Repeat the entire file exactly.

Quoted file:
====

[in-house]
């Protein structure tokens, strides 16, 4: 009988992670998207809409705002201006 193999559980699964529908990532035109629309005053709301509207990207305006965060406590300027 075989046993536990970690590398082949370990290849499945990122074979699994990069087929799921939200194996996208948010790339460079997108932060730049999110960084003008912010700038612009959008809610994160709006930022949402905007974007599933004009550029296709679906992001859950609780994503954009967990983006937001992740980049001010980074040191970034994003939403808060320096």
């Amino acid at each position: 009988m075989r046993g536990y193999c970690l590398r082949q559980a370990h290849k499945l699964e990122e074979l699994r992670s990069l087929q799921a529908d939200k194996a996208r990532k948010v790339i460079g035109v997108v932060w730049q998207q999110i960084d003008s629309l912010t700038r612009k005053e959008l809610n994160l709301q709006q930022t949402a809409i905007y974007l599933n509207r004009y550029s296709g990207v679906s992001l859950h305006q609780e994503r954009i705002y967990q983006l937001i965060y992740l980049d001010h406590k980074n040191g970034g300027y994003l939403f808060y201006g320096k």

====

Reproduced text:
[in-house]
């Protein structure tokens, strides 16, 4: 009988992670998207809409705002201006 193999559980699964529908990532035109629309005053709301509207990207305006965060406590300027 075989046993536990970690590398082949370990290849499945990122074979699994990069087929799921939200194996996208948010790339460079997108932060730049999110960084003008912010700038612009959008809610994160709006930022949402905007974007599933004009550029296709679906992001859950609780994503954009967990983006937001992740980049001010980074040191970034994003939403808060320096």
């Amino acid at each position: 009988m075989r046993g536990y193999c970690l590398r082949q559980a370990h290849k499945l699964e990122e074979l699994r992670s990069l087929q799921a529908d939200k194996a996208r990532k948010v790339i460079g035109v997108v932060w730049q998207q999110i960084d003008s629309l912010t700038r612009k005053e959008l809610n994160l709301q709006q930022t949402a809409i905007y974007l599933n509207r004009y550029s296709g990207v679906s992001l859950h305006q609780e994503r954009i705002y967990q983006l937001i965060y992740l980049d001010h406590k980074n040191g970034g300027y994003l939403f808060y201006g320096k």